However, it’s not just the White House which drives the agenda. Congress has the power of the purse and is responsible for writing the federal budget. This gives members of Congress the first crack at determining funding levels for government programs like Department of Housing and Urban Development’s (HUD) senior housing. As the largest national Jewish sponsor of subsidized housing in the United States, B’nai B’rith understands the important role affordable housing plays in the lives of older adults. Election Day will have a big impact in deciding who leads the committee responsible for writing the budget and whether HUD senior housing allocations will provide additional money to build more housing.

About 40 million seniors voted in the last presidential election. Seniors will have a big say in the direction of our country post-election day. As President Barack Obama said, “Elections have consequences.” Conversations surrounding senior programs will only increase, and the next election will help decide the directions of those discussions.

2024 Events

  • March 10: Virtual Senior Housing Committee Meeting (Board members)
  • March 11: Virtual Conference on Senior Housing (Board and staff members)
  • May 15-17: Managers/Service Coordinators Training Tentative TBD
  • September 8-10: Conference on Senior Housing Philadelphia, PA

Resident Associations: How Staff and Members of the Boards of Directors Can Be Supportive

Janel and Barbara, the new President of the Residents Association at B’nai B’rith Covenant House of Tucson

By Janel Doughten, Associate Director, B’nai B’rith Center for Senior Services

What is a Resident Association? It is a group of concerned citizens who are elected to represent the housing community in which the residents live. The Council is the voice in the community. It strives to make the housing community a better place to live by actively seeking to influence decisions that directly affect the residents it serves.

To do this effectively, it acts as a liaison between management and residents, as well as between residents and the community. Another important part of every Resident Association’s effort should be devoted to programming or activities.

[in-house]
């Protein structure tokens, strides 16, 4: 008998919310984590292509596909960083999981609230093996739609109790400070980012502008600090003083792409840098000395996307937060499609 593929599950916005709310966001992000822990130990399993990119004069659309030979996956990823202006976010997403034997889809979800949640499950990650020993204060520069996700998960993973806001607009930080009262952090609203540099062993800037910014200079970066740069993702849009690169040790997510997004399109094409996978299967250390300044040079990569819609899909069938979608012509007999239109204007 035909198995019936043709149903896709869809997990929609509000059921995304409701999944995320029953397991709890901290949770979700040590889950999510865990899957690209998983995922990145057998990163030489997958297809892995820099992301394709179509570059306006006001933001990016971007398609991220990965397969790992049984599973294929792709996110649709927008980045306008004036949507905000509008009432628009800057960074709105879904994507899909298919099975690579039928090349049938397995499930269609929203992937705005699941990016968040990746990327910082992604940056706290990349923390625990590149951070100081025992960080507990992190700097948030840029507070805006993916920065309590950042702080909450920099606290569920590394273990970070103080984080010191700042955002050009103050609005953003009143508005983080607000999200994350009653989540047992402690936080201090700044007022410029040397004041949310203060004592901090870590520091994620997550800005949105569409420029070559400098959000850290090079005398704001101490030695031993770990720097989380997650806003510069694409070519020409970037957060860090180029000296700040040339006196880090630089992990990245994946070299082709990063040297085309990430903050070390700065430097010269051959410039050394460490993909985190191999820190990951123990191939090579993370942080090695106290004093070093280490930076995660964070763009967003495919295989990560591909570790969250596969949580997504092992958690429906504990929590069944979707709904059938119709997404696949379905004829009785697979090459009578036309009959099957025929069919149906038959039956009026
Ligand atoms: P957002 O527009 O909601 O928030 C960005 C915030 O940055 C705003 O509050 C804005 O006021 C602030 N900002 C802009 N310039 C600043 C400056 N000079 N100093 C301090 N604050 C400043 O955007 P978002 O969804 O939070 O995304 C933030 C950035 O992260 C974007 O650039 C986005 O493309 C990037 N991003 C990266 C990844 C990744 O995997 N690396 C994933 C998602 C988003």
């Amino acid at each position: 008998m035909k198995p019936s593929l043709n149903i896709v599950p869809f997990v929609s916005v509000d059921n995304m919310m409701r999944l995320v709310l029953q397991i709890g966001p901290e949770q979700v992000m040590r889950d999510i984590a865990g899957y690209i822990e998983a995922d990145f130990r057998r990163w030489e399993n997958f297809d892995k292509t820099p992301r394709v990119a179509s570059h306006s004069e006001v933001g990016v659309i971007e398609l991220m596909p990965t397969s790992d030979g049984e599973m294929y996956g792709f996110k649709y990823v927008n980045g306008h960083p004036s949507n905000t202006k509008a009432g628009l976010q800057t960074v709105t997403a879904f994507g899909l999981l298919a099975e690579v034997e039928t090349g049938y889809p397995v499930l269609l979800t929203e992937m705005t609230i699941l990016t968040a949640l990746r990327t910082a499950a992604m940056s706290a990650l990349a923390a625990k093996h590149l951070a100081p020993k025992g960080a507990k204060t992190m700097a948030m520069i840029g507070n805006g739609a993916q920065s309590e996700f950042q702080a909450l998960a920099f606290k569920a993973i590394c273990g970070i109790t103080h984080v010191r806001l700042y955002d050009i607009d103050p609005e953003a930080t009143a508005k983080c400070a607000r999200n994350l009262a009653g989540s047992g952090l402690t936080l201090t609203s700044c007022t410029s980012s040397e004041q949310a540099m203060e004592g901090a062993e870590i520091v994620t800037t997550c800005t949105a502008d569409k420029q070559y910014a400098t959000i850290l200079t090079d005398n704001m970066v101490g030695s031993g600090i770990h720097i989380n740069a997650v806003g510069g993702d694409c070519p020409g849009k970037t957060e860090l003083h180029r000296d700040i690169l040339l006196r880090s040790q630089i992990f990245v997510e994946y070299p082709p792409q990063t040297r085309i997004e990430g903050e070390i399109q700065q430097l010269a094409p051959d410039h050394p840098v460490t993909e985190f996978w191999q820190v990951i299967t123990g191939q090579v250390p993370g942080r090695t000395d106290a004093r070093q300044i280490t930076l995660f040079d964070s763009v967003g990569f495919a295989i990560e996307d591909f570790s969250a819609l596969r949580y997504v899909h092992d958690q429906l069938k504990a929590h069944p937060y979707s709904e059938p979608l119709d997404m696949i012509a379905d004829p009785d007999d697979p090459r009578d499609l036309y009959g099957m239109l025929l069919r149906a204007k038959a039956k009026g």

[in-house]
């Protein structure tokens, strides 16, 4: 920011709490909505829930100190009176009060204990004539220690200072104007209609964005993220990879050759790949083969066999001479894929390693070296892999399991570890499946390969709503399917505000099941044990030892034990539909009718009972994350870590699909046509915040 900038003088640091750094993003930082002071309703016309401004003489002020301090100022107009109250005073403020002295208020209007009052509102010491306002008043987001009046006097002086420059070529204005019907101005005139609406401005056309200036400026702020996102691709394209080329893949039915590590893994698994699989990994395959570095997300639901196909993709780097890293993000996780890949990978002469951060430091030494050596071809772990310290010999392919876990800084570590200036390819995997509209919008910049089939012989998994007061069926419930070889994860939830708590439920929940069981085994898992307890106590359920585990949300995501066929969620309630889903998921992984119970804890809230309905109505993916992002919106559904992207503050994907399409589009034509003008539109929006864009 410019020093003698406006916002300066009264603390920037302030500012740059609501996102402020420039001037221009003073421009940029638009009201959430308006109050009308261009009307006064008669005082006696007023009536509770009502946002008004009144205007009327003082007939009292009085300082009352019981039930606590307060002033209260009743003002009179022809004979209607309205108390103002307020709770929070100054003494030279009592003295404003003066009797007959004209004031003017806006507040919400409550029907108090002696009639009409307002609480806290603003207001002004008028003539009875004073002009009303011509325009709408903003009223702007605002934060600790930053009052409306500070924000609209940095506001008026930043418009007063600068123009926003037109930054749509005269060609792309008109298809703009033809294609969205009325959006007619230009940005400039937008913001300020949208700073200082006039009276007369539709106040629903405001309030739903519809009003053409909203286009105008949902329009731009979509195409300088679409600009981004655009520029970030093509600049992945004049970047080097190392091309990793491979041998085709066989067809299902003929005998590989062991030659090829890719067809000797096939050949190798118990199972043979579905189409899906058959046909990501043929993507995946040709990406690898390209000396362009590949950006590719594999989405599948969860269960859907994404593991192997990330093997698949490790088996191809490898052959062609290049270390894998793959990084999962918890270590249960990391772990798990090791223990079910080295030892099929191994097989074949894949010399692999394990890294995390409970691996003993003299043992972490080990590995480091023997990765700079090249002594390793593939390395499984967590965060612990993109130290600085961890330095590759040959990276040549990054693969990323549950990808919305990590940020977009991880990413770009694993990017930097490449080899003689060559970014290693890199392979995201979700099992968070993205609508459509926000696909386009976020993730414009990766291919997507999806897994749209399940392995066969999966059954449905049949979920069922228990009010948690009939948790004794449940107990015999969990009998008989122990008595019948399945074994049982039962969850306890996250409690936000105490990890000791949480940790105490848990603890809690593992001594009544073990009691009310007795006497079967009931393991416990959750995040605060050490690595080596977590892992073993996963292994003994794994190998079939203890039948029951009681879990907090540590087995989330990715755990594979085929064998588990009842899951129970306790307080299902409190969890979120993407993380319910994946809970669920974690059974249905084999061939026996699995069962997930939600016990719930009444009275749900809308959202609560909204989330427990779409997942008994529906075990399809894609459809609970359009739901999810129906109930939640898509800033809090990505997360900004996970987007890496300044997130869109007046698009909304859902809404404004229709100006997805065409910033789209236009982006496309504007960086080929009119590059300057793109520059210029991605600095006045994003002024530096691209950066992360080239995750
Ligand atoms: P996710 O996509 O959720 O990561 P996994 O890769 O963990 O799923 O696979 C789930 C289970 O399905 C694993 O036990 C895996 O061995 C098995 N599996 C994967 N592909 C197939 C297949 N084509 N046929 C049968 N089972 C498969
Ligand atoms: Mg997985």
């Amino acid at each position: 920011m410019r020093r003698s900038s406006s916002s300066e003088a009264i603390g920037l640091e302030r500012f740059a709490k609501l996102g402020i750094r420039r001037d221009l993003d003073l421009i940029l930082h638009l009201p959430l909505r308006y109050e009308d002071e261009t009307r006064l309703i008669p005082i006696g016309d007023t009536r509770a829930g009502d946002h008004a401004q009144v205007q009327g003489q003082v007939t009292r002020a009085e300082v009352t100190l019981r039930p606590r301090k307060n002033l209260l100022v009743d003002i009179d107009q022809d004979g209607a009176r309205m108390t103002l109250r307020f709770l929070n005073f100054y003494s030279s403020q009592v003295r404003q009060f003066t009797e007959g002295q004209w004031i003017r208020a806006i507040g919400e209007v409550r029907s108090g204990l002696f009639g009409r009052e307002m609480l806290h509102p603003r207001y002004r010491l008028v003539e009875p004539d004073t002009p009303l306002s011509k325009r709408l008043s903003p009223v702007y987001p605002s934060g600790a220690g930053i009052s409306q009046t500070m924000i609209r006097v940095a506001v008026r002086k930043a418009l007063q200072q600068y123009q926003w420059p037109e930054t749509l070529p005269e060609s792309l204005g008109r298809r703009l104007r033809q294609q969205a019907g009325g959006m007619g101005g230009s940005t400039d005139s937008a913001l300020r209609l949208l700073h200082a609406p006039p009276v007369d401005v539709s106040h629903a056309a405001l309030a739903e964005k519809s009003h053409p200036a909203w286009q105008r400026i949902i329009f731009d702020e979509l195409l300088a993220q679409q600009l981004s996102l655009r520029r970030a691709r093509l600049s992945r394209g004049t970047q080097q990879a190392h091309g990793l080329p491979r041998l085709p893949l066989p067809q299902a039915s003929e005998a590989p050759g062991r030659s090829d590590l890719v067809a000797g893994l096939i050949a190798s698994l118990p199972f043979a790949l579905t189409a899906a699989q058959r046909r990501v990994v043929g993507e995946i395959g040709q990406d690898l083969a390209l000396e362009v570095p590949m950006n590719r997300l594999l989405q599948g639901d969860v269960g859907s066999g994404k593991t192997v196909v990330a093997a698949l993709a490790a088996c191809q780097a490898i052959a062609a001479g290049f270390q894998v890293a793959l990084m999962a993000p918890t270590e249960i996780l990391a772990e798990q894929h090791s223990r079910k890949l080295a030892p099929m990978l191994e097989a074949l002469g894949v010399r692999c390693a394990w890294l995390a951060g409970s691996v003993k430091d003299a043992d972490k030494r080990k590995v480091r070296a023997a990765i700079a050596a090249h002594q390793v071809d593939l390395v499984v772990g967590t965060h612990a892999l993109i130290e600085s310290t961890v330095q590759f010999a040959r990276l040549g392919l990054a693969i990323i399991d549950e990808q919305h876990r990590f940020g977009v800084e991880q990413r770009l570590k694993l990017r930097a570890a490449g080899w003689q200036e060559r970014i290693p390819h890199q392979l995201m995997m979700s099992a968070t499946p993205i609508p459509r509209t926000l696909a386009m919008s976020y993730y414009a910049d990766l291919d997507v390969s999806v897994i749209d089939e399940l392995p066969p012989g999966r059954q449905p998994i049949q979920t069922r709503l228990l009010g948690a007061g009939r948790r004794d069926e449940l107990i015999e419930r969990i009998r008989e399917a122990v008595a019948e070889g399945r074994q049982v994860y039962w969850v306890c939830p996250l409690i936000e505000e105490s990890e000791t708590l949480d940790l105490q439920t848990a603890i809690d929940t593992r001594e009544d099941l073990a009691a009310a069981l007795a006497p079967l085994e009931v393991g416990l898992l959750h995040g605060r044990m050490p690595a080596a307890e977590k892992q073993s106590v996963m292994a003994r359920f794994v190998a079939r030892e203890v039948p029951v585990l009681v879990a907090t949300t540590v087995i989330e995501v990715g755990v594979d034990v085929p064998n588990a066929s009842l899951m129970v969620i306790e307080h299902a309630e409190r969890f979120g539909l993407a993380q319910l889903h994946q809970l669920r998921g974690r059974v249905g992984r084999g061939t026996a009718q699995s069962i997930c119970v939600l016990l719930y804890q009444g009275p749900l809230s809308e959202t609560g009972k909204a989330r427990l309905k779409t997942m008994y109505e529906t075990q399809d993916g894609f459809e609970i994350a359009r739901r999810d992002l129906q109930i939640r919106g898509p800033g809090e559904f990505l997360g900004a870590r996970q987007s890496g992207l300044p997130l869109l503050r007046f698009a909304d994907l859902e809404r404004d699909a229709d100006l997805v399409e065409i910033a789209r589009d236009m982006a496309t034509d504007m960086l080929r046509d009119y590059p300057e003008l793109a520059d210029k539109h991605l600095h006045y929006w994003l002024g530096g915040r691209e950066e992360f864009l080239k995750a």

The Resident Association can also serve as the volunteer base for building activities in partnership with the staff and boards of directors, such as assisting with a building food bank, running a convenience store or setting up and staffing building activities. The Resident Association can take charge of volunteer recruitment, alleviating staff from the need to oversee this aspect and allowing them more time for other responsibilities.

According to the U.S. Department of Housing and Urban Development (HUD) in The Management Agent Handbook (4381.5), “Management agents that operate HUD-insured and HUD-assisted multifamily properties play a key role in helping HUD provide quality affordable housing. A principal focus of the Management Agent Handbook is the development of an effective partnership among owners, their management agents, residents and resident associations, and HUD staff to provide quality affordable housing.

Residents and Resident Associations can be invaluable allies for owners/agents and should be given the opportunity to voice their views and concerns in key decisions regarding the project. Toward this end, HUD encourages owners/agents to go beyond the minimum requirements for resident involvement ‘and take the following steps:

  • work to enhance communication between residents and both on-site and senior management;
  • facilitate resident access to management;
  • ensure that proper consideration is given to resident input; and
  • emphasize the importance of promptly resolving problems affecting residents.

HUD expects management to work with the Resident Association as the voice in the community for all residents to solve community problems and have input in the community overall. Management staff should make available the community room for meetings and activities, as well as regularly meet with the officers of the Resident Association to ensure community issues are being addressed, and to acknowledge the association’s role in representing residents. The board of directors, as owner, can appoint a board liaison to the Resident Association to make sure that needs are being met and assist with fundraising for activities.